Jump to Navigation [n] Jump to Main Content [m] Jump to Footer [f] List of all Access Keys [k]

The Hoshin Group

Leadership and Executive Coaching

Twenty years from now you will be more disappointed by the things you didn't do than by the ones you did do. So throw off the bowlines. Sail away from the safe harbor. Catch the trade winds in your sails. Explore. Dream. Discover. ~Mark Twain

It’s All About Them–Not YOU!

You researched the company, polished your resume, practiced your pitch, pre­pared stellar Power Point slides, put on your best suit, arrived early, distributed quality printed docs, and talked, talked, talked about how wonderful you and your company are and what you can do for the prospect. You noticed the prospect has a signed Mets baseball; you pat yourself on the back for weaving your love of the game into the conversation. You feel you aced the meeting, start to pull out the contract and are shocked when the client says “Thank you, we’ll be in touch.” You know the phone won’t be ringing.

What went wrong? Your focus was off. You pitched the client. A successful sales presentation is not an advertise­ment delivered in person—it’s a conver­sation all about them, helping to draw out their problems and wants so you can address them. Ideally, the client should be talking 80% of the time.

LISTEN FIRST. Get your customers talk­ing, and you’ll learn the best ways to meet their needs. Active listening is the most valuable tool in a successful salesperson’s toolbox, including subtle signals like body language. A good way to bring everyone’s voice into the room at the beginning of a meeting is to ask each person to give a one minute introduction including tenure with the company, their title and their role in this project. This information will help you identify the influencers and the decision makers and to appropriately direct your questions in the meeting. At this stage, simply share a 10 second overview of your company and a succinct and relevant 50 second story on how you’ve successfully helped another client with a similar issue.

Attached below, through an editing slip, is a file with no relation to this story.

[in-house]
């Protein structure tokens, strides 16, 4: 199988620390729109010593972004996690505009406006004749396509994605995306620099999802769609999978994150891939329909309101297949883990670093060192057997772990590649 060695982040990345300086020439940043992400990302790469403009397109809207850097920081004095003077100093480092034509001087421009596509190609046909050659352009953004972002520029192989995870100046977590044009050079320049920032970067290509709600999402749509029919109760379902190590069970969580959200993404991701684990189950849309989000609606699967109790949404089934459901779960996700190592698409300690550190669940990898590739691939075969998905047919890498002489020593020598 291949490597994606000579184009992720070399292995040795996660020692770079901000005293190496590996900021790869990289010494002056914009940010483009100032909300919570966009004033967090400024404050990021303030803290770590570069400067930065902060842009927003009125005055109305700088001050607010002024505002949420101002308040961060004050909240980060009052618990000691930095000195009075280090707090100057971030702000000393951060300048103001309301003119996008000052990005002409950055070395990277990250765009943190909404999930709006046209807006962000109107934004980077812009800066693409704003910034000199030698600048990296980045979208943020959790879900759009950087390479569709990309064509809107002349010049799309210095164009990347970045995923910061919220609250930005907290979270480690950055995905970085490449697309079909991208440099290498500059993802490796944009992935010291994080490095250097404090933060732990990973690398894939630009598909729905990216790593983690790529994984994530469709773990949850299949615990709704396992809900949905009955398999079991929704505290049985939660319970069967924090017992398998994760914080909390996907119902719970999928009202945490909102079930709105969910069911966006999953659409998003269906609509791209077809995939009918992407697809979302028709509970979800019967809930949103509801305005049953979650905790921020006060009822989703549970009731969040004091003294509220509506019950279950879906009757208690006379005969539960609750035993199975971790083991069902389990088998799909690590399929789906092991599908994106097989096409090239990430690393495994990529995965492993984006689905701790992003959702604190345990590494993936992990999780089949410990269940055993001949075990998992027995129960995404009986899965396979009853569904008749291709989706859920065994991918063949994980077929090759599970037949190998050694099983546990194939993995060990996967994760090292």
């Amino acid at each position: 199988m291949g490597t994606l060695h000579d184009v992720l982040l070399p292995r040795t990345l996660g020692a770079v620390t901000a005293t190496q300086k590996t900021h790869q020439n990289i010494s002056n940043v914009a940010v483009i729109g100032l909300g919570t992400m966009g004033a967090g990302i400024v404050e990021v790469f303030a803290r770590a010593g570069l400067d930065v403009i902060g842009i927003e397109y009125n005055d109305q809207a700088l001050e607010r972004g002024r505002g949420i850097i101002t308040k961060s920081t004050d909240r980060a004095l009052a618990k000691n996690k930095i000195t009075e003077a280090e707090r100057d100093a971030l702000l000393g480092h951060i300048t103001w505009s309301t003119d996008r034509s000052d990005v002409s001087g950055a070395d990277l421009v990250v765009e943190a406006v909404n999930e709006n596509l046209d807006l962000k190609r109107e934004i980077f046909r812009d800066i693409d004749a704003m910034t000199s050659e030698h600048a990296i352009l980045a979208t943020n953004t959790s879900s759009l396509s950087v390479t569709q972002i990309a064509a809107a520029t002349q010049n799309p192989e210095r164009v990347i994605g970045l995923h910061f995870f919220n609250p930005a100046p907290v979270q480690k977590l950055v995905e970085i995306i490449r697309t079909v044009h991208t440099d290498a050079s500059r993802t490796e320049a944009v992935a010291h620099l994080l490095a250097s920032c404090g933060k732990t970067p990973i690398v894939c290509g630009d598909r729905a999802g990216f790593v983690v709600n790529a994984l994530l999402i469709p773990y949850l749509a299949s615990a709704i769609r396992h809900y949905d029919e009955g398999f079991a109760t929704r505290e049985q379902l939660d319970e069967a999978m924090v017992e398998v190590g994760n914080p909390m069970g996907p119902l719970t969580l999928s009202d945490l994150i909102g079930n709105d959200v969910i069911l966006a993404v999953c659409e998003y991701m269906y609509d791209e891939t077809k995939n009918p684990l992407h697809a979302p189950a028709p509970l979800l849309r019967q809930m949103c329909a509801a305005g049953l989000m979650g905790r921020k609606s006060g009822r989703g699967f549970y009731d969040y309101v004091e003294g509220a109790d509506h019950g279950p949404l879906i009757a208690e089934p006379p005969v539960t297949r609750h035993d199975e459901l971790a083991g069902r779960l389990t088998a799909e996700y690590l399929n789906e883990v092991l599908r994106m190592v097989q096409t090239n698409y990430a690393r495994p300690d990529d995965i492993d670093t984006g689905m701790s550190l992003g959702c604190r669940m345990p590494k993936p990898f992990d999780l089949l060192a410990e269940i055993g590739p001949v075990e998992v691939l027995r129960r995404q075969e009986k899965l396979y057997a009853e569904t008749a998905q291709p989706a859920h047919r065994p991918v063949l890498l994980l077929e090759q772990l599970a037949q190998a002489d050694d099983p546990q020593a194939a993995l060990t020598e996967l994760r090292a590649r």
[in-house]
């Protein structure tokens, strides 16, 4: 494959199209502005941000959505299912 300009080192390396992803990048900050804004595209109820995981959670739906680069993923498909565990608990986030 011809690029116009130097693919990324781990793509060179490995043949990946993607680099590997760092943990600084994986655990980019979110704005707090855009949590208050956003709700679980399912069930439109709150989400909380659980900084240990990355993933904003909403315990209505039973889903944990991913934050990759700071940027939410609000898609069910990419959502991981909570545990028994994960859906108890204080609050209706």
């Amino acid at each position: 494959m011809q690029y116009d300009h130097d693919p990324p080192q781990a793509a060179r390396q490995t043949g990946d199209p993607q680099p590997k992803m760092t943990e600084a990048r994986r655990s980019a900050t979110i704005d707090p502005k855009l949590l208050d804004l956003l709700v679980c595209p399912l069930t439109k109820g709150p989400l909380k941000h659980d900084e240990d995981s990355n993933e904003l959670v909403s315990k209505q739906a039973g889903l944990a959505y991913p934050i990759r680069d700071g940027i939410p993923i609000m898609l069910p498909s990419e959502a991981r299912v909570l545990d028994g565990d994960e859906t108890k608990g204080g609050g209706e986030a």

Focus on the big picture. Next, talk about them—their company, its vision, strategic objectives, 5-year plan, and how this project fits into these goals. Ideally, you would have gotten some of this information prior to the meeting, helping you to begin to understand their true needs and business objectives. If this is the case, listen to the client and clarify what you think you already know.

Sometimes a client will start a meeting by saying “show me what you’ve got.” Don’t let this undermine your focus to learn about them. An effective response is “I’ve been in the industry for a long time and have many success stories. That said, I think you will find informa­tion that is pertinent to this project more useful. Can we speak about your specific challenges?” During the conversation, confirm your understanding by periodi­cally repeating back information they’ve shared (e.g., “So you’re telling me that you’re goal is to increase sales by 20% and you need tools to help you do that. Do I have that right?”) This shows the client that you are listening to them and seek­ing to understand their needs.